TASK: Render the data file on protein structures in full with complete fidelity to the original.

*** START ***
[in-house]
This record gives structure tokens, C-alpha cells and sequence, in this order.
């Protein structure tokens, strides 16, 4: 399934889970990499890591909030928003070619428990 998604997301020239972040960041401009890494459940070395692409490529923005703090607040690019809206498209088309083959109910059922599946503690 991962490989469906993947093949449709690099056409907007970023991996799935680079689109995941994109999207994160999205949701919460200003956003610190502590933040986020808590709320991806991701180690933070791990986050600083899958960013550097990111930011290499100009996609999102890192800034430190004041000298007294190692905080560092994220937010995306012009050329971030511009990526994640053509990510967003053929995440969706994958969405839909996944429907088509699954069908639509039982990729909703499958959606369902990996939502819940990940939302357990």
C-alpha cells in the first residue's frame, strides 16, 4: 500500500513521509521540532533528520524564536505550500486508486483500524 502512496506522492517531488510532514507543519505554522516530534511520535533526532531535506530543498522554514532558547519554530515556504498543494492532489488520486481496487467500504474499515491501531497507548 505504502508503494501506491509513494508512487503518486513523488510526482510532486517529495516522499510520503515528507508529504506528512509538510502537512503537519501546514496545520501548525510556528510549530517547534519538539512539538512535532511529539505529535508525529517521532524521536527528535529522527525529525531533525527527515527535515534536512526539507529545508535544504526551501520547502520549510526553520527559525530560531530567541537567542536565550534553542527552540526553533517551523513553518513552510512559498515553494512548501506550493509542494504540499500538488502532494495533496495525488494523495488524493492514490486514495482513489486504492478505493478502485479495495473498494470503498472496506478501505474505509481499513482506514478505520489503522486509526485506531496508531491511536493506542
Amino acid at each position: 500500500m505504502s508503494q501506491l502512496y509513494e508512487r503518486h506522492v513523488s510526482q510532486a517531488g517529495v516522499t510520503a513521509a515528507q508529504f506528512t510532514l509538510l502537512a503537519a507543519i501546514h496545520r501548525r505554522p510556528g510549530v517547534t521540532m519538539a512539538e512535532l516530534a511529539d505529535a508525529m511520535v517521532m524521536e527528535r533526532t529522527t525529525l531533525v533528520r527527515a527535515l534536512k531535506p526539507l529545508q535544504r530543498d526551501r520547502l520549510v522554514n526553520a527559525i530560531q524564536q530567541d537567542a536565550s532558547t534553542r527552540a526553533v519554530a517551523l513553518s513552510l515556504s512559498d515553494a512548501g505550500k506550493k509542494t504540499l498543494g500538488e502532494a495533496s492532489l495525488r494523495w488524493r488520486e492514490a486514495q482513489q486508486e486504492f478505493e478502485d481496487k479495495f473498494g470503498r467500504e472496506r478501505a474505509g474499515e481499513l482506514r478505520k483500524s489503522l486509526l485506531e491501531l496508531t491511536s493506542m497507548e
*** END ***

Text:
[in-house]
This record gives structure tokens, C-alpha cells and sequence, in this order.
């Protein structure tokens, strides 16, 4: 399934889970990499890591909030928003070619428990 998604997301020239972040960041401009890494459940070395692409490529923005703090607040690019809206498209088309083959109910059922599946503690 991962490989469906993947093949449709690099056409907007970023991996799935680079689109995941994109999207994160999205949701919460200003956003610190502590933040986020808590709320991806991701180690933070791990986050600083899958960013550097990111930011290499100009996609999102890192800034430190004041000298007294190692905080560092994220937010995306012009050329971030511009990526994640053509990510967003053929995440969706994958969405839909996944429907088509699954069908639509039982990729909703499958959606369902990996939502819940990940939302357990």
C-alpha cells in the first residue's frame, strides 16, 4: 500500500513521509521540532533528520524564536505550500486508486483500524 502512496506522492517531488510532514507543519505554522516530534511520535533526532531535506530543498522554514532558547519554530515556504498543494492532489488520486481496487467500504474499515491501531497507548 505504502508503494501506491509513494508512487503518486513523488510526482510532486517529495516522499510520503515528507508529504506528512509538510502537512503537519501546514496545520501548525510556528510549530517547534519538539512539538512535532511529539505529535508525529517521532524521536527528535529522527525529525531533525527527515527535515534536512526539507529545508535544504526551501520547502520549510526553520527559525530560531530567541537567542536565550534553542527552540526553533517551523513553518513552510512559498515553494512548501506550493509542494504540499500538488502532494495533496495525488494523495488524493492514490486514495482513489486504492478505493478502485479495495473498494470503498472496506478501505474505509481499513482506514478505520489503522486509526485506531496508531491511536493506542
Amino acid at each position: 500500500m505504502s508503494q501506491l502512496y509513494e508512487r503518486h506522492v513523488s510526482q510532486a517531488g517529495v516522499t510520503a513521509a515528507q508529504f506528512t510532514l509538510l502537512a503537519a507543519i501546514h496545520r501548525r505554522p510556528g510549530v517547534t521540532m519538539a512539538e512535532l516530534a511529539d505529535a508525529m511520535v517521532m524521536e527528535r533526532t529522527t525529525l531533525v533528520r527527515a527535515l534536512k531535506p526539507l529545508q535544504r530543498d526551501r520547502l520549510v522554514n526553520a527559525i530560531q524564536q530567541d537567542a536565550s532558547t534553542r527552540a526553533v519554530a517551523l513553518s513552510l515556504s512559498d515553494a512548501g505550500k506550493k509542494t504540499l498543494g500538488e502532494a495533496s492532489l495525488r494523495w488524493r488520486e492514490a486514495q482513489q486508486e486504492f478505493e478502485d481496487k479495495f473498494g470503498r467500504e472496506r478501505a474505509g474499515e481499513l482506514r478505520k483500524s489503522l486509526l485506531e491501531l496508531t491511536s493506542m497507548e